Finally, in addition to Theatrics, which is still pivoting from a story to a platform, we saw the emergence or growth of quite a few storyform engines that address one or more segments of the industry, including Galahad, Zeega, Cowbird, Zeebox, Watchwith, Storify, Story Nexus, Chute, Story Bird,, Social Samba, StoryRide, Animoto, Conductrr, Gloto,, Switchcam. 

The question of Zeitgeist

The digital developer lives and dies by the rules of delight and discard. Microsoft eclipsed Apple, which returned with a vengeance and now dominates the world, even as its challenged by Google and its licensees. Facebook, and to a lesser extent, Twitter have become the sea within which we all swim, and yet in the last year, the shiny object is undoubtedly Pinterest, which grew to 11 million monthly uniques in less than 9 months. The same with Tumblr, very rapid growth and adoption. YouTube is the 900 pound gorilla, even as it pivots its model to imitate cable TV, which is still going strong with a business model that defies logic. Most of the startup buzz is around mobile-first apps. But nobody has really nailed a business model beyond apps which is dominated by casual games. Advertising will grow, but the user experience is painful. All of these are business/consumption/audience/product shifts that start small but grow. So yes, the only sane conclusion is that we have arrived into a world where the consumer has more power, but often, in the name of convenience, s/he cedes that power to a monopolist or an oligopoly which acts like everyone who gets that power, and milks it for all its worth because they know that empires begin to crumble at the pinnacle of success, the place where it's hardest to see the fissures.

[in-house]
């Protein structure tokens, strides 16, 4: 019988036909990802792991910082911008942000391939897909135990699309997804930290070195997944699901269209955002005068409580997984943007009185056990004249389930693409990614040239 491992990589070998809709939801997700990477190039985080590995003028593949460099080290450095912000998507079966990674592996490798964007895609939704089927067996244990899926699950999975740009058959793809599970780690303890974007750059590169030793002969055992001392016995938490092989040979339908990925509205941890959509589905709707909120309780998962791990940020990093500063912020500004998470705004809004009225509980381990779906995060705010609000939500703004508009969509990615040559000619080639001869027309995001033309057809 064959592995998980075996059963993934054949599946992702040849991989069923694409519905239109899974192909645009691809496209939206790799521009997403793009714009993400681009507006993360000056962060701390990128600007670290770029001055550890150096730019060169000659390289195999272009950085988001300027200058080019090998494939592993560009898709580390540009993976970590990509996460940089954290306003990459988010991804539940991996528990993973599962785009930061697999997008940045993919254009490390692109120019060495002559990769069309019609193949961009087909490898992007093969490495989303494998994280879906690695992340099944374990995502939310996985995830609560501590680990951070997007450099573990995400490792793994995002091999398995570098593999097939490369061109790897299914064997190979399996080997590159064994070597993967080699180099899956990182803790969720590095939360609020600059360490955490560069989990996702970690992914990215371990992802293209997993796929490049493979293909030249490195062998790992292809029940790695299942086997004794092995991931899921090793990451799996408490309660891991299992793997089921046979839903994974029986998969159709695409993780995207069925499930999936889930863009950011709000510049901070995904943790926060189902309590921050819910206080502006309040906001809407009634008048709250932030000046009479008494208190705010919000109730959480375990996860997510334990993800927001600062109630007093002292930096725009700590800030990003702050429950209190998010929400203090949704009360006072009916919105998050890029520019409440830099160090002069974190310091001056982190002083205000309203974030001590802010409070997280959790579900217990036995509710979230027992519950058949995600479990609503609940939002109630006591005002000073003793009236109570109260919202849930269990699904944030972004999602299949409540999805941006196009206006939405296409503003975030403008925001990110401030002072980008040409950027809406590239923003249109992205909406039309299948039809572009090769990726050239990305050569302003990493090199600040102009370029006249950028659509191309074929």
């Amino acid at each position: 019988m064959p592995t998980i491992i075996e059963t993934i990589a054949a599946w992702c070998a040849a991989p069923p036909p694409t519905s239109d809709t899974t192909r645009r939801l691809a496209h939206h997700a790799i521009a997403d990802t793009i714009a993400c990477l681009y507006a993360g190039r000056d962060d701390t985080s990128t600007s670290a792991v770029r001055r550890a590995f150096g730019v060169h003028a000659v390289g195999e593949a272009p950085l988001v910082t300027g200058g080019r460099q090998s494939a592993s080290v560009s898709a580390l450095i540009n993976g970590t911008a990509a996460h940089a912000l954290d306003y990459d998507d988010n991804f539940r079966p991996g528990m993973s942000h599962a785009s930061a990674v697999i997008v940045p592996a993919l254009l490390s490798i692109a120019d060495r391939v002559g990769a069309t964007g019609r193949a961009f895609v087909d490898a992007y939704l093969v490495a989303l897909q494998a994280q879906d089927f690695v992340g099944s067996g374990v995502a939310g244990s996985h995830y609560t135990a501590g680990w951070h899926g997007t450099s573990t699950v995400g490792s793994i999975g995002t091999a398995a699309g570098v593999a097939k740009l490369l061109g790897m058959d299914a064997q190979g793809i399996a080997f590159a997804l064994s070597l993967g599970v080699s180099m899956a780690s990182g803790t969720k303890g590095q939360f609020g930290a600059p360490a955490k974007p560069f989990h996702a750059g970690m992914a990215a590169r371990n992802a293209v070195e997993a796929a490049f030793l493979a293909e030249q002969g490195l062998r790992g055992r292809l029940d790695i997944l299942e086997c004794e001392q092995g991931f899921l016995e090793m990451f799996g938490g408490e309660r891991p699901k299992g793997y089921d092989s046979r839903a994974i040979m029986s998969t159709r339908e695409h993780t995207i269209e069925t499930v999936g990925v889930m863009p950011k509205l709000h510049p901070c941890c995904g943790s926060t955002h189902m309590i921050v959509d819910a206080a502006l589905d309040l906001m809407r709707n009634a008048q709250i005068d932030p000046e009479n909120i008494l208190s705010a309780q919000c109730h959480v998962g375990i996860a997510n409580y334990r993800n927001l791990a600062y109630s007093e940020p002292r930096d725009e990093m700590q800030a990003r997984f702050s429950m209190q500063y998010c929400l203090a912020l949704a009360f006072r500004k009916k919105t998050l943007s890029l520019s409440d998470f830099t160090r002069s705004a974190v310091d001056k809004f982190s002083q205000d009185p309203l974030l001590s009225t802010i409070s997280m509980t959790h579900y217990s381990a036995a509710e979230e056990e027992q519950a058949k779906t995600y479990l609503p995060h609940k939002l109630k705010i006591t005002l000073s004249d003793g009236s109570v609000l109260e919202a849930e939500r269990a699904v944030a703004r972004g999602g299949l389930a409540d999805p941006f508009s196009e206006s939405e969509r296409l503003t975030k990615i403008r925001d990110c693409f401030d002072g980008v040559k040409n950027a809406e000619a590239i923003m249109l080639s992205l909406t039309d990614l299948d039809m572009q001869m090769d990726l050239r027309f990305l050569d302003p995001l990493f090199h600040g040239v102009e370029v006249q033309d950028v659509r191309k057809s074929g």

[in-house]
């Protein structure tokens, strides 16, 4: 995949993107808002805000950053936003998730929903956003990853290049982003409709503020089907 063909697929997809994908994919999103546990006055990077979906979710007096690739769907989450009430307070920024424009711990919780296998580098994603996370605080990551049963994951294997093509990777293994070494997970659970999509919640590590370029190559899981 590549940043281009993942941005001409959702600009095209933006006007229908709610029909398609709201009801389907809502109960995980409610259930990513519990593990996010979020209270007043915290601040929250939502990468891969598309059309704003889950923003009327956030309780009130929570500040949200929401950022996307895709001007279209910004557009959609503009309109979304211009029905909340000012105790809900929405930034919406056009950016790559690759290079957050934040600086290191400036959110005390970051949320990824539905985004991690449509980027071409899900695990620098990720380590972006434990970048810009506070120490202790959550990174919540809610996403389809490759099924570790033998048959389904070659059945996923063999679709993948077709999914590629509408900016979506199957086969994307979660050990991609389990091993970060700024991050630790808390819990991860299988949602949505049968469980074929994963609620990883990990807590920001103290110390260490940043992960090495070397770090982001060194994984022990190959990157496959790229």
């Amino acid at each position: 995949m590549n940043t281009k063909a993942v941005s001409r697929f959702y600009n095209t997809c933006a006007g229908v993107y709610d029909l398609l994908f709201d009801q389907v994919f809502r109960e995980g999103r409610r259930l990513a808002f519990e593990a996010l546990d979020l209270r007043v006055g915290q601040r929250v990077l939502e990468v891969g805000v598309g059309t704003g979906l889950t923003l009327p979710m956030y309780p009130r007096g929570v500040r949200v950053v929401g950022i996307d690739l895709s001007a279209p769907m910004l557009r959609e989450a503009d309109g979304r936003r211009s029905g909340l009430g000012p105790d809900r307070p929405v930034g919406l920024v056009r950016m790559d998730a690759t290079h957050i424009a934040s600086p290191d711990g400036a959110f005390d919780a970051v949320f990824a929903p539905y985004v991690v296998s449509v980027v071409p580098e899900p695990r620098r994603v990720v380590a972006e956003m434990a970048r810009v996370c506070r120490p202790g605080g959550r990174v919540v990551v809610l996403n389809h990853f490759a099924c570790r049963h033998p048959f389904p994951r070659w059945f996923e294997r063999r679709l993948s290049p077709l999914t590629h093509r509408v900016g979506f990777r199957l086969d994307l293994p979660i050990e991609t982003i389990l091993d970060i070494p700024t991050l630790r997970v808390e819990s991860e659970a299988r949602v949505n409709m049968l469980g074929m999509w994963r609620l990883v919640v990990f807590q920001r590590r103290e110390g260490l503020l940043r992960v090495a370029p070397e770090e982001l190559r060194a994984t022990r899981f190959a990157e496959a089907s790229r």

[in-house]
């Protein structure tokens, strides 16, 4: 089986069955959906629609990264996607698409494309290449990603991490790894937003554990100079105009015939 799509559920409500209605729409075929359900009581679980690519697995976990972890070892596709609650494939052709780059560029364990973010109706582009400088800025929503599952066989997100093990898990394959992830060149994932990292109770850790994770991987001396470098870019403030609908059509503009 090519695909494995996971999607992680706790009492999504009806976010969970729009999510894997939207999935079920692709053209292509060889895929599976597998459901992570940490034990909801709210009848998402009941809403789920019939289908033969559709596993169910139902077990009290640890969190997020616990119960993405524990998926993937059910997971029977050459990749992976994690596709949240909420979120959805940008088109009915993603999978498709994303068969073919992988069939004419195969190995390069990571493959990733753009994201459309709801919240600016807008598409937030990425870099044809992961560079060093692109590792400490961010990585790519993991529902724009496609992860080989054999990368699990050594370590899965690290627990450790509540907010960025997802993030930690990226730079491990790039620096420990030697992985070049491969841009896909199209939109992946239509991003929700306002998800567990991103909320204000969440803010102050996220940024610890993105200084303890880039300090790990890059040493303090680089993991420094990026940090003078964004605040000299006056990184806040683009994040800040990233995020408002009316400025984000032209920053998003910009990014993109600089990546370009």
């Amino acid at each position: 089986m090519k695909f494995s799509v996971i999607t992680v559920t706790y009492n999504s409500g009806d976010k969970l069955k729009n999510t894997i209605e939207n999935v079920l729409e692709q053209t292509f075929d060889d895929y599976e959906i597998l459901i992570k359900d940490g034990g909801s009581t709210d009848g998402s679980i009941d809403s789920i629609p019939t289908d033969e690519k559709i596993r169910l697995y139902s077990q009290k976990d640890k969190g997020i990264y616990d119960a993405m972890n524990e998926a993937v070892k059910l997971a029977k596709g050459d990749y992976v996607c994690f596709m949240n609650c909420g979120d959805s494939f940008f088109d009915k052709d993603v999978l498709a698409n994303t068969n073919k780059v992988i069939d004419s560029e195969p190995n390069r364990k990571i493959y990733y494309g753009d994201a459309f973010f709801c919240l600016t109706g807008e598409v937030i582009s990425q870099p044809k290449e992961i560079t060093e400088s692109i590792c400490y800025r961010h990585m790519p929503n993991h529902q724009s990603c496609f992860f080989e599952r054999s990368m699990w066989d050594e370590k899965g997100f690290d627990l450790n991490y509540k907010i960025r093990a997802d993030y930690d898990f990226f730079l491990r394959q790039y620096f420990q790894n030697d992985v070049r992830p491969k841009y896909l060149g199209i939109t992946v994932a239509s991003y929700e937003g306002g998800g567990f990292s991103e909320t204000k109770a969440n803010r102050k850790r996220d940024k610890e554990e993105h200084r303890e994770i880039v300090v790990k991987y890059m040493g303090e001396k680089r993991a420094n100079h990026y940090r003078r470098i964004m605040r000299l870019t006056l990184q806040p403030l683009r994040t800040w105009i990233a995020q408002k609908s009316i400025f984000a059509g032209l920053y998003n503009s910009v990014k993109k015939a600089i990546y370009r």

When will we cry?

My only gasp/cry moments this year came from books, movies, TV. It's hard to imagine the "transmedia" experience that gave me the jolt I received from HOMELAND, which compelled me to sign up for Showtime again from my cable provider so as not to miss a minute. Or BEASTS OF THE SOUTHERN WILD, which made me feel like I had taken acid, just from watching the movie. Or a half-dozen other movies. Or a new (to me) mystery series like THE BUTCHER BOY, which I really loved, especially because I listened to a superlative audiobook version.  Maybe the closest I've come is Bear 71 from the NFB in Canada, an interactive documentary.